Terminology is the terminal emulator from the Enlightenment desktop environment. It was designed to use EFL (Enlightenment Foundation Libraries) and push the boundaries of what a modern terminal emulator should be. Terminology has the main functionality of any terminal emulator including support for backgrounds, themes for layout and design, multiple tabs, block text selection, link handling, preview icons for files, support for X11 and Wayland etc.
- Tab support with live thumbnail content
- Themes for layout and design
- Custom background support. Backgrounds can be bitmap, scalable vector graphics, animated gif, or even a video (!)
- Bitmap fonts support
- Command mode commands
- URL, file path and email address detection and link-handling
- Text reflow
- Audio keyboard
- 256-colors support
- Cool visual bell
- Inline display of link content
- Fraktur support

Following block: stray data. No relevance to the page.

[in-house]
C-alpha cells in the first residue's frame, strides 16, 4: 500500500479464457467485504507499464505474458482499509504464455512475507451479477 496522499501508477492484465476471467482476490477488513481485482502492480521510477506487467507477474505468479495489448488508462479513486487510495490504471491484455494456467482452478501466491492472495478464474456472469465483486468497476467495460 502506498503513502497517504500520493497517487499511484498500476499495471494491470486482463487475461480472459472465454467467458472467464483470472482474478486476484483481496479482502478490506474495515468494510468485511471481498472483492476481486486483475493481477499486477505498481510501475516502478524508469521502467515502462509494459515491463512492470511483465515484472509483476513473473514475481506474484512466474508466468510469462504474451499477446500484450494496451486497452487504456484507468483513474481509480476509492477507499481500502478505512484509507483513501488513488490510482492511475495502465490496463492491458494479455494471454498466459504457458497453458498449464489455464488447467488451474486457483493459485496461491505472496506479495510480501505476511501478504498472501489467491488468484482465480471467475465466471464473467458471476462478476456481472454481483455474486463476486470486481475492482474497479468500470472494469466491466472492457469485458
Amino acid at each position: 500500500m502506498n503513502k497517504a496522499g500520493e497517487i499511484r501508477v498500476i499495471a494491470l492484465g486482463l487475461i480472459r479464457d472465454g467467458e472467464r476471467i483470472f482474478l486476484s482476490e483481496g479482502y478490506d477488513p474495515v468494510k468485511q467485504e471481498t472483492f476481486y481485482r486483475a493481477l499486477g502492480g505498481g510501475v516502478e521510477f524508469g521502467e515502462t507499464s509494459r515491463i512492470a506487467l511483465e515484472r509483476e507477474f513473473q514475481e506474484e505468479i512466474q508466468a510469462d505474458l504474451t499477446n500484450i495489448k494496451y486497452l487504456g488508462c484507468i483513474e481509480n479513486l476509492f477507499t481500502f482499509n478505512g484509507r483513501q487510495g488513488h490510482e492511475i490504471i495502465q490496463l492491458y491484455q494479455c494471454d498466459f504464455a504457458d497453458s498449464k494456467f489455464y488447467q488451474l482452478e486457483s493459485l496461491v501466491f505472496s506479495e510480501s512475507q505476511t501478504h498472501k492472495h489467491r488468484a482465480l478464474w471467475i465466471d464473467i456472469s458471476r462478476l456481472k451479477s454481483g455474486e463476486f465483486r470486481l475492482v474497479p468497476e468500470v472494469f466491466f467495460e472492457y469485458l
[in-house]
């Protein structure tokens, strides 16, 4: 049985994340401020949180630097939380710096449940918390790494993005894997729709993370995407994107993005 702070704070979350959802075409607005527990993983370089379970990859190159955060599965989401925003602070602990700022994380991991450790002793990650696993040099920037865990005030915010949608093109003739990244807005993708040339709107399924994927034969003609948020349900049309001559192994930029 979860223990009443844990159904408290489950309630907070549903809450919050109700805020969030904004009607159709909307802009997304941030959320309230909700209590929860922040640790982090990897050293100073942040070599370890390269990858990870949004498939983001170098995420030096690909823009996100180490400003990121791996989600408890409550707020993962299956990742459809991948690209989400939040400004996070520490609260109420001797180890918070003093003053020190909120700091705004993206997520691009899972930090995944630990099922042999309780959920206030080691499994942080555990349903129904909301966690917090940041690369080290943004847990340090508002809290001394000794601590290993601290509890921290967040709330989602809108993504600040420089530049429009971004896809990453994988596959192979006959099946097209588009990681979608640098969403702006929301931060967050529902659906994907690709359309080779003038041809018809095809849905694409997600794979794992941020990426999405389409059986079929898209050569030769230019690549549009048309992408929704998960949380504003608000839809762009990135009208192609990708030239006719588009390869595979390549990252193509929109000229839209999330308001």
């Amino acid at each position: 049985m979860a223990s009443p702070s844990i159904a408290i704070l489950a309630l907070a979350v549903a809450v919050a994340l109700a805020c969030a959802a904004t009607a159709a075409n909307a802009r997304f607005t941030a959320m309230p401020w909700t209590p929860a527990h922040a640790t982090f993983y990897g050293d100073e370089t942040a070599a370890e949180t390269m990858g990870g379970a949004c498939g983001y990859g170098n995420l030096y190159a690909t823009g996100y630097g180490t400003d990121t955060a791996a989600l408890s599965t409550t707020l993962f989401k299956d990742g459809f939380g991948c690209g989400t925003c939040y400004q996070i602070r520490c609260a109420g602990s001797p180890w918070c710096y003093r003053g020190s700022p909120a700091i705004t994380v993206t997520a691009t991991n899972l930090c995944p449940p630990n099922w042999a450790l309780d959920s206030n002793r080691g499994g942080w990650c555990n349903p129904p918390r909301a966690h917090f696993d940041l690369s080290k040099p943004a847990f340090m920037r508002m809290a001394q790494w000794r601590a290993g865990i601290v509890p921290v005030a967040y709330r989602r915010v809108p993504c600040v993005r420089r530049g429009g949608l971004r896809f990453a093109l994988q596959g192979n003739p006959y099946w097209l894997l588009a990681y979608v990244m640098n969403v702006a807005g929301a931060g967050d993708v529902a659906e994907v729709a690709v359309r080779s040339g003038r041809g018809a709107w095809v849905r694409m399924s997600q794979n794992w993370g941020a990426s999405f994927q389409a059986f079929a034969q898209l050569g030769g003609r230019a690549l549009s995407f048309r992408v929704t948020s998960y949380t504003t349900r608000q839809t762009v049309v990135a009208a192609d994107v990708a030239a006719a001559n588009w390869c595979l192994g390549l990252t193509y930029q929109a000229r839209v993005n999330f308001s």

- Keyboard shortcuts
- Works in X11, Wayland and in the Linux framebuffer
License: BSD 2-Clause License
Terminix is an exciting tiling terminal emulator that follows the Gnome Human Interface Guidelines. It has been in development since November 2015.
It uses a GTK+3 component called the VTE to perform the actual terminal emulation. Many popular Linux terminal emulators use this component.
- Multiple panes
- Layout terminals, split them vertically or horiziontally
- Custom links
- Notifications – sends a notification to the desktop when a long running processes ends and Terminix is not visible
- Drag and drop terminals